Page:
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Author: Dr Sarah Hill, Dermatology Registrar, Waikato Hospital, Hamilton, New Zealand, 2007. Updated by Chief Editor, Hon A/Prof Amanda Oakley, July 2015.
Staging a cancer involves evaluating the primary tumour (the T stage), spread to the lymph nodes (the N stage) and spread of metastases elsewhere (the M stage). Sentinel node biopsy, often abbreviated to SNB, is a surgical procedure used to determine the N stage soon after the cancer has been diagnosed. It is often used in patients with cutaneous melanoma.
Cancer can spread through the body (metastasise) by three common routes:
Lymph vessels transport milky fluid called lymph, which drains through lymph nodes. Lymph nodes entrap foreign or potentially harmful substances, such as bacteria and cancer cells. Groups of lymph nodes are easily felt around the neck when they become enlarged and sore during an upper respiratory tract infection or sore throat. Other main groups of nodes are located in the groin (draining the leg), armpits (draining the arm), deep in the chest, and in the abdomen.
If the cancer has spread to the nearby lymph nodes, they may be obviously enlarged and are firm or hard on palpation. This may be detected by the patient or by a doctor on routine follow-up examination. Other reasons for enlarged lymph nodes include infection, inflammatory skin disease or a haematological cause (eg lymphoma).
Tests to find out if the nodes contain cancer cells include:
A pathologist examines FNA or biopsy tissue under a microscope and reports the findings to the surgeon. If the biopsy is positive for cancer, the surgeon may recommend that all the lymph nodes in the area be removed (completion lymphadenectomy).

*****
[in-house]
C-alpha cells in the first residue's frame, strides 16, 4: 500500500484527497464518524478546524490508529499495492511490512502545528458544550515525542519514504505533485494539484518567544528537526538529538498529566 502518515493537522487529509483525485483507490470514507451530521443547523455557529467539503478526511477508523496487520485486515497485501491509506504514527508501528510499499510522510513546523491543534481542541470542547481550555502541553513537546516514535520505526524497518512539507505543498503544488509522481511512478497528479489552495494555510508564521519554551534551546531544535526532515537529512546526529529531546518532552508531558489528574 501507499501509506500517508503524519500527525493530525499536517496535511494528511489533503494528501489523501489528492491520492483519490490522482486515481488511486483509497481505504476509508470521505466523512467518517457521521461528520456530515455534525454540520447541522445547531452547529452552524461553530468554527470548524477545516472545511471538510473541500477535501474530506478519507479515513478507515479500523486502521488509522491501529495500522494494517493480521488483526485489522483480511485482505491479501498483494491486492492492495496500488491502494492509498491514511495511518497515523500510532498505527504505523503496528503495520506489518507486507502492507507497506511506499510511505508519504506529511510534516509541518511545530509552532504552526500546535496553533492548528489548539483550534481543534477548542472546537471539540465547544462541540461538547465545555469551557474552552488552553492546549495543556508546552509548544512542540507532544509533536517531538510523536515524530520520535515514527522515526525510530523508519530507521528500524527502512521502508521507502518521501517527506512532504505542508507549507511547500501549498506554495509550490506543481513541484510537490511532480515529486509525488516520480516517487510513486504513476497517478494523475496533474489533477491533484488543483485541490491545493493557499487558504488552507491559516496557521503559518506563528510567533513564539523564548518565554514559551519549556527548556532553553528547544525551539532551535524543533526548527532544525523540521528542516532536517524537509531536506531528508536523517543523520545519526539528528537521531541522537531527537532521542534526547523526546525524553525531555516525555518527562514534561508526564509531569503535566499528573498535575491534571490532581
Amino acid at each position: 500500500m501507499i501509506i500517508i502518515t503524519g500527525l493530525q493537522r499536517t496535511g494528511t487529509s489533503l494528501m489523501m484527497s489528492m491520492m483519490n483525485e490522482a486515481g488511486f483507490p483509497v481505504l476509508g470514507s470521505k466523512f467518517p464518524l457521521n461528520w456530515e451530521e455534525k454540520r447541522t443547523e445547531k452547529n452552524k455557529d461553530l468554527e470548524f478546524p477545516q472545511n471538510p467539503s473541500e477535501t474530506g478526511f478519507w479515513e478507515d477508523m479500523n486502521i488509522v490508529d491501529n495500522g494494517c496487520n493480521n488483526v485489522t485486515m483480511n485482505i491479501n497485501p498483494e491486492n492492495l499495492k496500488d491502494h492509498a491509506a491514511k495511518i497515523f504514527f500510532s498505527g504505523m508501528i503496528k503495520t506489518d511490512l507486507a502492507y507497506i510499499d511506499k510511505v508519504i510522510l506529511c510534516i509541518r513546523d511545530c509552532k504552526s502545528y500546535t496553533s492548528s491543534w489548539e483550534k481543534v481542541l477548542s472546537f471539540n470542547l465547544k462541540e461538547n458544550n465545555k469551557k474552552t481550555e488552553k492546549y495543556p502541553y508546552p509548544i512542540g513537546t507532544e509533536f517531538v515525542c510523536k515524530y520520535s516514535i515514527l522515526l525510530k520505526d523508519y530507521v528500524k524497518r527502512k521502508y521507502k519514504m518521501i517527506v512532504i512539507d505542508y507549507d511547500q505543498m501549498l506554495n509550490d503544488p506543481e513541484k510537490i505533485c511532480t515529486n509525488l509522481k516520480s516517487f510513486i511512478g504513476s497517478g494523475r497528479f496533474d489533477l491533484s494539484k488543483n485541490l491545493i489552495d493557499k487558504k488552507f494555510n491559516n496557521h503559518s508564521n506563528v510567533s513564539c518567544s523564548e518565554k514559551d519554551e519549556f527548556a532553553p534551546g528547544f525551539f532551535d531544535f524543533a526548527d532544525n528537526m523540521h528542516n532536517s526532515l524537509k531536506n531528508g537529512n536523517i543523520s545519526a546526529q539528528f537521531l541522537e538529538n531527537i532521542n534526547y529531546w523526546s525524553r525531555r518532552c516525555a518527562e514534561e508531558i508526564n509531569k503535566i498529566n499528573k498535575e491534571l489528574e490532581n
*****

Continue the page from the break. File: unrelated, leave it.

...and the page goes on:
Examining lymph nodes around the site of the primary cancer can help determine the extent of cancer spread via the lymph vessels. Spread to the nearby lymph nodes may reduce the chance of survival (prognosis), and the cancer may require different treatment.
Lymphadenectomy or lymph node dissection refers to the surgical removal of cancerous lymph nodes, usually after confirmation that they contain cancer cells.
Patients may be advised to have the draining lymph nodes removed ‘just in case’ they have collected cancer cells; this prophylactic procedure is known as elective lymph node dissection. In melanoma, there is no evidence for a survival benefit from elective lymph node dissection, ie, melanoma patients who have this procedure do not live any longer than those who do not.
Lymphadenectomy may lead to serious side effects including:
Sentinel node biopsy involves biopsy of a lymph node soon after the primary cancer is diagnosed. A sentinel lymph node is the very first lymph node to which lymph from the cancer site is likely to drain, but is not yet enlarged. A negative sentinel lymph node biopsy indicates a lower risk that the cancer has spread than if the biopsy shows cancer cells.
Sentinel node biopsy is performed by cancer surgeons as a staging procedure in some patients with skin cancer. Diagnoses include:
Melanoma specialists vary in their opinion regarding the value of the procedure. The use of sentinel node biopsy in melanoma patients has created much controversy in the medical literature. The clinical practice guidelines for the diagnosis and management of melanoma (Australia) updated in 2017, state:
Sentinel node biopsy provides:
Arguments against sentinel node biopsy in melanoma include:
The largest trial of sentinel node biopsy (MSLT-1 [1,2]) reported in 2014 that the procedure provides useful prognostic information in patients with intermediate-thickness or thick primary melanomas. The authors considered the data also showed a survival benefit for node-positive patients. The scientific conduct and reporting of this trial have been criticised, with some authors providing an argument against recommending the procedures [3,4,5,6]. A further study (MSLT-II ) published in 2017, found that immediate completion lymph-node dissection increased the rate of regional disease control and provided prognostic information but did not increase melanoma-specific survival among patients with melanoma and sentinel-node metastases.